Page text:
When choosing a site for a horse pasture, due consideration should be given to the functions that the site provides: space for exercise, feed source, and a source of water, nutrients, and other requirements that the pasture plants require to grow. Successful establishment of a horse pasture, its subsequent management and productivity, will depend on the suitability of the site for the forage plant that is grown on the site. There may be more than one soil type on a given site and the characteristics of specific locations on the site may be determined by previous cropping history, topography, and other factors. The soils on any given site can vary in their ability to support improved productive pastures. Therefore, soil characteristics on a given site should be considered. In general, soils with a high organic matter content or clay content will have a higher fertilizer retention capacity and require fewer applications of fertilizer. Soil moisture holding capacity can vary depending on organic matter content, texture, depth to subsoil, and depth to water table. Deep sandy soils (e.g. sandhills) that are excessively well drained and low in organic matter will tend to be more droughty and forage productivity will be less than other soils. Soil pH is a measure of soil acidity. The native soil fertility and need for soil amendment vary from one soil to the next. Soils with a low pH (less than 5.0) may need to be limed in order to support the growth of improved forages.

Soil nutrient levels should be checked when starting a new pasture program. Soil samples can be tested and subsequent fertilization recommendations can be provided by the Extension Soil Testing Lab of the University of Florida. If the soil is deficient in certain nutrients required for plant growth, these can be supplied by the addition of fertilizer that contains the needed nutrients. But nothing practical can be done about the "natural" moisture-holding capability of the soil or its "fertilizer retention capacity." In Florida, the predominant soil types in areas where horse pastures are concentrated are flatwoods and upland sands.

In general, the flatwoods sites have a higher water table, higher organic matter content, and thus better soil moisture holding capacity than the upland sands; therefore, they are generally more productive. Soils on upland sites that contain some clay or silt are generally more productive than those that are nearly pure sand. To make the best use of a site, specific areas of the site should be used for growing forage crops that are best adapted to the conditions in those sites. Forage plants that are productive on well-drained soils such as bermudagrass and rhizoma peanut will be grown on such sites. Poorly drained areas or low-lying areas that are flooded for extended periods during the summer may be used for forage crops that are suited or adapted to such conditions such as bahiagrass or limpograss.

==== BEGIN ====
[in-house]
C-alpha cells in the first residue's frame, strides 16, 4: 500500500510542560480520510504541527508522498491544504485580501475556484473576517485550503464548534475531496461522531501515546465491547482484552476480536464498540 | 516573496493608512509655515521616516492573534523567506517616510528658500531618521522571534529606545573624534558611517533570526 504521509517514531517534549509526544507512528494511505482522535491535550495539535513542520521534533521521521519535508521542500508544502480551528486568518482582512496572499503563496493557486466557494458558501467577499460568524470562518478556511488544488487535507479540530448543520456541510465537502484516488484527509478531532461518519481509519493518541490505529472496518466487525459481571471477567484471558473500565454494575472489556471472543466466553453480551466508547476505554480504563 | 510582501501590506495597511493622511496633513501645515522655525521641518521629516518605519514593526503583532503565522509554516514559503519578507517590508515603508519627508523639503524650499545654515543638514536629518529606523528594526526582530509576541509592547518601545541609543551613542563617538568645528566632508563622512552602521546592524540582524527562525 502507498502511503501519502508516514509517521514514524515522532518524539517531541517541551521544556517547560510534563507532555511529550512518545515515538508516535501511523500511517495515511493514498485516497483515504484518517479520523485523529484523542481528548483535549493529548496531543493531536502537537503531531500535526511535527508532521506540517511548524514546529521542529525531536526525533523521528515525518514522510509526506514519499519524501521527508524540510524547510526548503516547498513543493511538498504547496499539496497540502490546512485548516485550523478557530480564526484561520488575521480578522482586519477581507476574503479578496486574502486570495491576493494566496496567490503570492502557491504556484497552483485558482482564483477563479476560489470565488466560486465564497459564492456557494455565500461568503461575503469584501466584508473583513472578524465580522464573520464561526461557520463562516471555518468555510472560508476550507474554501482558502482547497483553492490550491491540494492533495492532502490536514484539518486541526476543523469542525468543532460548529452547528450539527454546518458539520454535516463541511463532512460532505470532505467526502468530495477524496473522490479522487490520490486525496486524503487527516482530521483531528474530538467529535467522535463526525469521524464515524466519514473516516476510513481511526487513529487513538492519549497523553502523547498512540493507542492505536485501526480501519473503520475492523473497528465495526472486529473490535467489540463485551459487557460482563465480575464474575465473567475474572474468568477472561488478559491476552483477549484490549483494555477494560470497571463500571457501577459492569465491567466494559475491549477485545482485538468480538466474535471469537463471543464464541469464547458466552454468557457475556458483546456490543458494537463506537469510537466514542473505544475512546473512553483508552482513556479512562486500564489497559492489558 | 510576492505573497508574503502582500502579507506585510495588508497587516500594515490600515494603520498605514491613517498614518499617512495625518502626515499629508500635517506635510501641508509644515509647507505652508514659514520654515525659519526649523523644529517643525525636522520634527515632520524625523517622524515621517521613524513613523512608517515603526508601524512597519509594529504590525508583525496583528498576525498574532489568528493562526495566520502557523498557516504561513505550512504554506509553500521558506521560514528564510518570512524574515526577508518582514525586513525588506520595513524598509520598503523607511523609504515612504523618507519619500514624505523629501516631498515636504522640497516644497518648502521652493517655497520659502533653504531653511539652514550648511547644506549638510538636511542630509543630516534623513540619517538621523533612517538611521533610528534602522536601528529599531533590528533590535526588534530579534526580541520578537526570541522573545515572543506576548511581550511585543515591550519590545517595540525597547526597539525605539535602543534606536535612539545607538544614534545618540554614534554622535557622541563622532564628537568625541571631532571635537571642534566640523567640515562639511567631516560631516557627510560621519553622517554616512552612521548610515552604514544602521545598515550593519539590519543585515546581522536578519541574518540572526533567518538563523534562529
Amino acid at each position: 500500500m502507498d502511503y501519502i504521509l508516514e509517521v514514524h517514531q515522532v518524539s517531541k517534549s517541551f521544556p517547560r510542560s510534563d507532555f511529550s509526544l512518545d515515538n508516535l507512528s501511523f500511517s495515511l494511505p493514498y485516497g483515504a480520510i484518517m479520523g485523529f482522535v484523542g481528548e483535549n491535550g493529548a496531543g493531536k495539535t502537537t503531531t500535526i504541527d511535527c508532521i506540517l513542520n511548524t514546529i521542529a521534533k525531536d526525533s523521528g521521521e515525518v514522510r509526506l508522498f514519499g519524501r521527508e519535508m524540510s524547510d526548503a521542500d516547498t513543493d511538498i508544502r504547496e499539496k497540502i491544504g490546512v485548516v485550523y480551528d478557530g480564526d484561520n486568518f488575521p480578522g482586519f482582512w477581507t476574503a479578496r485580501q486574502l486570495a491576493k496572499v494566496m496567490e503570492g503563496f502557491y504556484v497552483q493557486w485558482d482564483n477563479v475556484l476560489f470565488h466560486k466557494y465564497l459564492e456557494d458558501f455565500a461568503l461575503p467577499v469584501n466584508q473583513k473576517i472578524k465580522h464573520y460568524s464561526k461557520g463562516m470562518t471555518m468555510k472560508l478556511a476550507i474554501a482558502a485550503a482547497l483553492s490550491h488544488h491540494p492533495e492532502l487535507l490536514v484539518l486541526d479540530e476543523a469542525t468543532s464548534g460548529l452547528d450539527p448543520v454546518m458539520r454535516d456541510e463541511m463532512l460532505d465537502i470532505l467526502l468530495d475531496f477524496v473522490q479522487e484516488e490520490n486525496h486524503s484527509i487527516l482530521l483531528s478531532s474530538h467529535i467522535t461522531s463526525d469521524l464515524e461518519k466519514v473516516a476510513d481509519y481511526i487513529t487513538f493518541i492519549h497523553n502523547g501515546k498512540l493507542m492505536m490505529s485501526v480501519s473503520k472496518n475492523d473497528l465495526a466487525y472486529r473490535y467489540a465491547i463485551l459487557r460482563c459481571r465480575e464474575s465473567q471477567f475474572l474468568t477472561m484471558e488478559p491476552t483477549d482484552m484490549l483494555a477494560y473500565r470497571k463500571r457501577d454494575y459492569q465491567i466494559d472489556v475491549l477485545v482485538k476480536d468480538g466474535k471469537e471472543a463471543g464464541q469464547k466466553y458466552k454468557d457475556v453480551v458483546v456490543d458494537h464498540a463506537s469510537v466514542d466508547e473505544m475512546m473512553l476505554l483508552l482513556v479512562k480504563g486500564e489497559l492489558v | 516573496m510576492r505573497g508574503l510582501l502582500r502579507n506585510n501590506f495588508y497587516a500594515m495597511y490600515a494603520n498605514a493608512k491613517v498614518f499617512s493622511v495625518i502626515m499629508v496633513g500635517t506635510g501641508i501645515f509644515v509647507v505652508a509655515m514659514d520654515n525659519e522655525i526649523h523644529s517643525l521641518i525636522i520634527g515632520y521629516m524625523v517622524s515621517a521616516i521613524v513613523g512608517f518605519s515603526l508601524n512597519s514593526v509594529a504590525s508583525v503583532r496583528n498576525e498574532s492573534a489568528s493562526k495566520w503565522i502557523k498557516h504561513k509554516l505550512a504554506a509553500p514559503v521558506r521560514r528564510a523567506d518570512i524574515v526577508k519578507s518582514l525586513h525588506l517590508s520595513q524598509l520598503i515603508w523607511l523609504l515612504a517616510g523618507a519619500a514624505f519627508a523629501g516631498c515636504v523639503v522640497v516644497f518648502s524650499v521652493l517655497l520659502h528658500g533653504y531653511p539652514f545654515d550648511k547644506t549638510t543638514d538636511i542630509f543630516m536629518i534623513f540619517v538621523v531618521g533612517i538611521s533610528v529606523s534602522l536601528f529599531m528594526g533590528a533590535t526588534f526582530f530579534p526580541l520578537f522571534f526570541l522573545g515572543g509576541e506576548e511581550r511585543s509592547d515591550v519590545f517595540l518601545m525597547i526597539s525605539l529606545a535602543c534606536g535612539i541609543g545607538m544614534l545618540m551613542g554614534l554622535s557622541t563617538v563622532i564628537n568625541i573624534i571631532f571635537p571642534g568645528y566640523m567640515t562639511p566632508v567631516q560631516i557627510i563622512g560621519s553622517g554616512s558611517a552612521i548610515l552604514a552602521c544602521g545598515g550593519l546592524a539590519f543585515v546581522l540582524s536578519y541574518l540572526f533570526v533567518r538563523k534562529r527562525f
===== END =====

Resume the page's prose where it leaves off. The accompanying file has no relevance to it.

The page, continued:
Related to site for a horse pasture is the amount of land or acreage that will be required for each horse. The stocking rate or number of horses on each unit or acre of pasture will vary with pasture species grown and its productivity, size and age of the horse, and amount of grain and other supplements fed, and grazing management. On productive sites, pasture productivity is higher and thus, less acreage is needed for each horse. The capacity of a pasture to supply ample forage varies throughout the year. Warm-season perennial grasses (bahiagrass, bermudagrass, etc) are more productive during the summer. Amount of forage produced during the spring and fall vary among the warm-season grasses. In general, the more supplementary feed is provided to the horse, the less the amount of forage the horse consumes, and the more the number of horses that can be supported by the pasture.

In the summer, forage yield and quality of warm-season perennial grasses may be adequate to meet the requirements of a mature horse. In the winter, forage yield and quality on the pasture will be inadequate and supplemental feeds will be needed to adequately meet the horses nutrient needs. Where it is possible to vary the number of animals on a pasture, more horses may be stocked on a unit area of pasture in the summer and less in the winter. Typically on less productive sites one mature horse weighing 1,100 pounds may require 2 to 2 ½ acres of pasture whereas on productive sites and well-managed pasture, 1 to 1 ½ acres will be adequate. The number of horses in a pasture may be increased if more supplementary feed is provided or horses are rotationally grazed. In rotational grazing, animals are moved around pastures or stabled every 14 to 21 days to allow grazed pastures to regrow or recover before further grazing. The aim of grazing management is to efficiently utilize the pasture and avoid overgrazing which may lead to development of bare spots in the pasture as forage plants are weakened and unable to recover from grazing. In general, when there is more than one horse per acre, use as an exercise area becomes the primary role of the pasture and source of feed becomes secondary. Avoid placing too many horses on too few acres for prolonged periods of time - this practice results in destruction of the pasture and encroachment of weeds.